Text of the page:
Fairbanks Museum mobile planetarium brings the universe to you

THETFORD, Vt. (WCAX) Visiting the planetarium at St Johnsbury's Fairbanks Museum & Planetarium is the highlight of the trip for many. But, you no longer have to make the trek to the Northeast Kingdom to get that out-of-this-world experience.

When it comes to learning, the sky is the limit. But no one ever said the sky had to be outdoors.

"We could see the Earth from far away, said Connor Sansom, 7, who along with other kids and parents one by one stepped into a dome that almost feels like another world. "The ceiling of it looked like what you might actually see in the sky."

Thursday, the mobile planetarium made it's inaugural appearance at the Thetford Elementary School. It's the newest addition to the Fairbanks Museum & Planetarium, teaching kids about the stars, moon, planets and much more.

"The hope is to entice more people to come see our planetarium after they get a taste of what it could be like," said the museum's Bobby Farlice-Rubio.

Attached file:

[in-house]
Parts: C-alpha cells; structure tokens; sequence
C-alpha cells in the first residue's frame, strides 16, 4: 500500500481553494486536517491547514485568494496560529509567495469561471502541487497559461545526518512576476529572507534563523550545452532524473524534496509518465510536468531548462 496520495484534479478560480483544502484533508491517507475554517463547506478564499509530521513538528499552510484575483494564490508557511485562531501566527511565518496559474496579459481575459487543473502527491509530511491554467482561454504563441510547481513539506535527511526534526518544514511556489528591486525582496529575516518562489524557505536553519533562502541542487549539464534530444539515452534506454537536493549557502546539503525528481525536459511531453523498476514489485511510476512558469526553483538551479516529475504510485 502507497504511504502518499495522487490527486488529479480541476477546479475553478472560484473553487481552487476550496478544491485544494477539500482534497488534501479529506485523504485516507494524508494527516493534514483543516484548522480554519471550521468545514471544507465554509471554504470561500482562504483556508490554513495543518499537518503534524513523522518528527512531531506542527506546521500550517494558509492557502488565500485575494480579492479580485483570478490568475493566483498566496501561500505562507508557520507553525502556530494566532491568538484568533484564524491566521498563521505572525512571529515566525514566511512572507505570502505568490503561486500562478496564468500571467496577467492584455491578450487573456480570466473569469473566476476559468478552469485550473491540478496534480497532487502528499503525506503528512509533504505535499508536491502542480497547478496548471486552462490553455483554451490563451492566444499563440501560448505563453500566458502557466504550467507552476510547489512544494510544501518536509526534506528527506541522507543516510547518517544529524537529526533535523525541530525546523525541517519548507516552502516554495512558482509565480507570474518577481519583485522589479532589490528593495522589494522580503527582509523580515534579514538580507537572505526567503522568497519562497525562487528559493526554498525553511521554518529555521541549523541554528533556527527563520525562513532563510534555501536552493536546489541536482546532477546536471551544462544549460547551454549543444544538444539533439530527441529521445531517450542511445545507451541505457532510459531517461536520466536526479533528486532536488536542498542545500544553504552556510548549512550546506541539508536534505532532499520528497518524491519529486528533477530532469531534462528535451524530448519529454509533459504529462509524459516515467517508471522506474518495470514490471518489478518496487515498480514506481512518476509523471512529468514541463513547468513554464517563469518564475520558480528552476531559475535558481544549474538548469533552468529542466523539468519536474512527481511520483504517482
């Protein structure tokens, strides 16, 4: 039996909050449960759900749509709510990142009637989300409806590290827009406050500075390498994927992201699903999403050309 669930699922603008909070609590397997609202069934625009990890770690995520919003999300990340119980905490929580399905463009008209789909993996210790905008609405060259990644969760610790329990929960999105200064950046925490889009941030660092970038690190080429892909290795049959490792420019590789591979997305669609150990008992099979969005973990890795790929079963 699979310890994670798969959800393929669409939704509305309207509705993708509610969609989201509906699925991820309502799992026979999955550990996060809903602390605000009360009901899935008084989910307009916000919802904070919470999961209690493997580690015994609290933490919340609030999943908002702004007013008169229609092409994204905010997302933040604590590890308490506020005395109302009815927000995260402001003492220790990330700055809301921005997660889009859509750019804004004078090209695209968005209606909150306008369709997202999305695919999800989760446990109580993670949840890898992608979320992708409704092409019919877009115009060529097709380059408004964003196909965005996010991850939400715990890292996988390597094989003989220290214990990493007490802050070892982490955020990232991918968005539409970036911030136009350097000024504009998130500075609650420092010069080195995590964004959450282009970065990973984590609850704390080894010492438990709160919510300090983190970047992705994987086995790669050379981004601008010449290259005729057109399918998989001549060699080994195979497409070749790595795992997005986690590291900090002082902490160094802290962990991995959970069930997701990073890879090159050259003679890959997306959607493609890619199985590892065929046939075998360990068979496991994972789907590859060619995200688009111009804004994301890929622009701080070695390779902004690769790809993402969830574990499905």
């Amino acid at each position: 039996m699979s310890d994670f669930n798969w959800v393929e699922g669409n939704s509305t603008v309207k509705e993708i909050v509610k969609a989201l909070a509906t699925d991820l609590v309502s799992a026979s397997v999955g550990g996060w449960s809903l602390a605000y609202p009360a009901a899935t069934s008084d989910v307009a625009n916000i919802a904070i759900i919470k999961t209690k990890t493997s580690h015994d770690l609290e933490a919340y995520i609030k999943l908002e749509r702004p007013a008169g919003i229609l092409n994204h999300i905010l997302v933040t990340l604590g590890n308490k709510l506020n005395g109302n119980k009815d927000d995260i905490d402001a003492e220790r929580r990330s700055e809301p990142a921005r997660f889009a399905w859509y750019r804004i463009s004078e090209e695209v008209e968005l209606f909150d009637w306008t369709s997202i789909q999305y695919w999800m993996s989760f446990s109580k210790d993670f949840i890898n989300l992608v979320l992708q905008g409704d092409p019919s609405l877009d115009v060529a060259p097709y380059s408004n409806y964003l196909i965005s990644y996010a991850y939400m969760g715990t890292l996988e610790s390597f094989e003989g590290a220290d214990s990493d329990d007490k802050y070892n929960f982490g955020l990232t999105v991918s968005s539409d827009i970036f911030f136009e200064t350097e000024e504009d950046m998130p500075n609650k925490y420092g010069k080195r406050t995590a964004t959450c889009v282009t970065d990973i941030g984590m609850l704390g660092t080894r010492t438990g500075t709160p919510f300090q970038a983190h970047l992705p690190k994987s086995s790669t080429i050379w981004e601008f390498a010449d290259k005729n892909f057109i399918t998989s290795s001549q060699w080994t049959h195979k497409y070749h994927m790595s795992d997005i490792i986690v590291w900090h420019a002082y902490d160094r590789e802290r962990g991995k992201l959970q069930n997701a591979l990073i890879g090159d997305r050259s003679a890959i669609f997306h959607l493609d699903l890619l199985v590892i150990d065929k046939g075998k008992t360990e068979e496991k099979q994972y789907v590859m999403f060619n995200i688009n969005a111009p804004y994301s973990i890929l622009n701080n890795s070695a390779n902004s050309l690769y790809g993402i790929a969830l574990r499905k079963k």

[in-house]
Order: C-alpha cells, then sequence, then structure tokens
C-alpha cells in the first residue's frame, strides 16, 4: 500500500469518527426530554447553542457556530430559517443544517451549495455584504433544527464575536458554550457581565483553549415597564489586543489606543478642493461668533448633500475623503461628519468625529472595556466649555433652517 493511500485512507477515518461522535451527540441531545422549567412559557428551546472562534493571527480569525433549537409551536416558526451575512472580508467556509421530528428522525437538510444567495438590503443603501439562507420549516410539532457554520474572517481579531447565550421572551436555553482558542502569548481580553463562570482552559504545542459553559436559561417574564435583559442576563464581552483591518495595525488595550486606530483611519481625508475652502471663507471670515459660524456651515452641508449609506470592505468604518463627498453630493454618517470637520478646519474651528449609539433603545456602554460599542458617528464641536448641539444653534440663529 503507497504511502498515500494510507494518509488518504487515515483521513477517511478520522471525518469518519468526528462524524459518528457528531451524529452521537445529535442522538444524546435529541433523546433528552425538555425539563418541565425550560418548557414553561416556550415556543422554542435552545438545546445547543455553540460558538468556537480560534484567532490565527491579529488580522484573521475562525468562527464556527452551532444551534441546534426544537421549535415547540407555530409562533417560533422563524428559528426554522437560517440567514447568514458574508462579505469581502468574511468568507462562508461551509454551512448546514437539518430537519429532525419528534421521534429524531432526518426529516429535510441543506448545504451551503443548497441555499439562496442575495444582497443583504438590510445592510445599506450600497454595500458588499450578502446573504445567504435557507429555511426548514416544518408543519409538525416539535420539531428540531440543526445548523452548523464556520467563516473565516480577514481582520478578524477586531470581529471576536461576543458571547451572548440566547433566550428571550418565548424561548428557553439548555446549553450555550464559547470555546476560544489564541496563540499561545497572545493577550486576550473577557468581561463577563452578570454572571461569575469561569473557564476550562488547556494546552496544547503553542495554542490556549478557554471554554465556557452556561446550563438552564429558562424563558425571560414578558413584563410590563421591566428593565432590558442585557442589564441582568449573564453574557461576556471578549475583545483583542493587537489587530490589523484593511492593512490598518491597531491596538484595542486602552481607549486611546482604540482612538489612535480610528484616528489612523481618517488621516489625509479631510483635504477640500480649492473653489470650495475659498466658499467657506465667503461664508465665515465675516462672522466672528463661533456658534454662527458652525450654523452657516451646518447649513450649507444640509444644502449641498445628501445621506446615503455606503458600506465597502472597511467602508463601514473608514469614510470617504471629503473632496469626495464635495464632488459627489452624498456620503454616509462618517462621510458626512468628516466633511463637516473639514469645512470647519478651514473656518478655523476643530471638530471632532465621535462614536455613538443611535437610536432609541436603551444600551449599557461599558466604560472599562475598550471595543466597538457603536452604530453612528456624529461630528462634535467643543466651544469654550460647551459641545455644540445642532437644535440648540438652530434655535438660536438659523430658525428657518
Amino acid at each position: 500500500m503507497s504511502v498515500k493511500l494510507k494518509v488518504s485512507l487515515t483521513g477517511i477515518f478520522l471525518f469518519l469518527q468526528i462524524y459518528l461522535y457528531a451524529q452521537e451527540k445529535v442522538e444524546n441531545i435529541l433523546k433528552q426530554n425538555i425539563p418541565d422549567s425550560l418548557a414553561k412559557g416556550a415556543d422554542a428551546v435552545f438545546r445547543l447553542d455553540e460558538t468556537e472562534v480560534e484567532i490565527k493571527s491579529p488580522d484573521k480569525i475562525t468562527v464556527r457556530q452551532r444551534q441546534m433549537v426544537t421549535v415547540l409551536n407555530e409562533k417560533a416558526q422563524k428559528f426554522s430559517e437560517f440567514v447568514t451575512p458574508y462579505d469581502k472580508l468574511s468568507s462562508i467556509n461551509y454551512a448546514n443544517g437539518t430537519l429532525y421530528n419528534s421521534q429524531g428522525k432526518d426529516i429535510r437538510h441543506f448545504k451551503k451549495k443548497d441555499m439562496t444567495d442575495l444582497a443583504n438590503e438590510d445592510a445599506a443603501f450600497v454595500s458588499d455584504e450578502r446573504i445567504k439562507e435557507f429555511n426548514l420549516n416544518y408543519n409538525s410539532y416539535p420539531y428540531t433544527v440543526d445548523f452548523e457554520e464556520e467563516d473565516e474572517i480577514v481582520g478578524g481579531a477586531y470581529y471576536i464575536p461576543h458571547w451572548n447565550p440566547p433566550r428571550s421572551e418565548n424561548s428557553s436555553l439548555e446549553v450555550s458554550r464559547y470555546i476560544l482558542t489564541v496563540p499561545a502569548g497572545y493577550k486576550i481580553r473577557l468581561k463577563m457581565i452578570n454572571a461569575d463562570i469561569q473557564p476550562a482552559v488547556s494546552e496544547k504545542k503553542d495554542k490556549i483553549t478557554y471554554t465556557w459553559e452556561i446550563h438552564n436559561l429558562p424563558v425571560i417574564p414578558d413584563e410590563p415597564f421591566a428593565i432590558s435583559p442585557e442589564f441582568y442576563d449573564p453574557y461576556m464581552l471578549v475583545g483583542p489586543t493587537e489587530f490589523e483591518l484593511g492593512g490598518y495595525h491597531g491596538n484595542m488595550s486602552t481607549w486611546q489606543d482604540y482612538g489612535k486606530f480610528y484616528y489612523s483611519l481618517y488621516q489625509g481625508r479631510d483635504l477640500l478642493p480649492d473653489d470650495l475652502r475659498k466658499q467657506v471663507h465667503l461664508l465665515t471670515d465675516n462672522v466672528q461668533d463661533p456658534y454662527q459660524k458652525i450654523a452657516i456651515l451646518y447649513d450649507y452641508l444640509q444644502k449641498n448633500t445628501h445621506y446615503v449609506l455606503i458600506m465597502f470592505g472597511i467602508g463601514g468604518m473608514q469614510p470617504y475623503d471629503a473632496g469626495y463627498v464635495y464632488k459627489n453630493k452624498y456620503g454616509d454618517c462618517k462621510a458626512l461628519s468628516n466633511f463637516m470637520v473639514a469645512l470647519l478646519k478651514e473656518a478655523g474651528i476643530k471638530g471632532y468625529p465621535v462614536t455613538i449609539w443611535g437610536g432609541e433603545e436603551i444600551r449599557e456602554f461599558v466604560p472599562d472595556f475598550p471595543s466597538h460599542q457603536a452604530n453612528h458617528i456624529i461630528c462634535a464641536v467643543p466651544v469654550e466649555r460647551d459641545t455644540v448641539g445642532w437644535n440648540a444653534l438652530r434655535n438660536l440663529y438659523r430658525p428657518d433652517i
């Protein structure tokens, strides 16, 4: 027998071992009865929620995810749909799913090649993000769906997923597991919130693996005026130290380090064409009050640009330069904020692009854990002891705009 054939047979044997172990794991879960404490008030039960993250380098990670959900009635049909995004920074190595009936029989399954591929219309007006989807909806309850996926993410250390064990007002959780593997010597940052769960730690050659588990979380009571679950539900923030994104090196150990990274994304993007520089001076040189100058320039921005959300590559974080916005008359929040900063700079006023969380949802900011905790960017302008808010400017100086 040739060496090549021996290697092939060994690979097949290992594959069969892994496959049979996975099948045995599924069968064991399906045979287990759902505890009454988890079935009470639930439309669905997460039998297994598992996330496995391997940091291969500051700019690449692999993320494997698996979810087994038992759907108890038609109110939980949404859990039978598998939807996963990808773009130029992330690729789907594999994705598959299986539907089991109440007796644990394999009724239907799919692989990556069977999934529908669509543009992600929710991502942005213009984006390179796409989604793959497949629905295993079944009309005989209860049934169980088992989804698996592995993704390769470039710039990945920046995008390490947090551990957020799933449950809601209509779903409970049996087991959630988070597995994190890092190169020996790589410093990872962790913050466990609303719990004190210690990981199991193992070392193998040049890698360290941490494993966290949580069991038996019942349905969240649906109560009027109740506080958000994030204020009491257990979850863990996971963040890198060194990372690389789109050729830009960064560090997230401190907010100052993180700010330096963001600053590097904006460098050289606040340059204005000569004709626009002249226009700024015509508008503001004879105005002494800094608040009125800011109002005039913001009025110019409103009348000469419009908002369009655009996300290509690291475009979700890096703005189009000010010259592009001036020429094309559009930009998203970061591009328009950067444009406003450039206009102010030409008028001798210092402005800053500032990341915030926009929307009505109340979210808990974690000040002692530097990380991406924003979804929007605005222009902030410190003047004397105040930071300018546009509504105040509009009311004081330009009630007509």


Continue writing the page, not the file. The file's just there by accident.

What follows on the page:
Before the kids arrived, the dome came to life, similar to how a hot air balloon takes shape. All summer long it will be blowing up in towns across the region. Thetford's Latham Public library sponsored the event as part of it's "The Universe of Stories" summer program.

"You know, provide educational but also fun events for the kids over the summer," said the library's Emily Zollo.

"And of course it's also the 50th anniversary of the Apollo landing, so this is a time when people are really thinking about space again," Farlice-Rubio said. And what better way to learn, than to go there.

"I do want to go to another planet," said Ben Barton, 8.
After the hour-long program is complete, the kids come back to earth. "You got to see different planets, you got to know a bunch of stuff. And you could ask questions and tell what you wanted to know."

The mobile planetarium, with funding from The Passumpsic Bank, made the mobile planetarium a reality. It's already booked through the summer, travelling to communities in both Vermont and New Hampshire. But after that, anyone who wants the sky to come to their town can contact the Fairbanks Museum & Planetarium.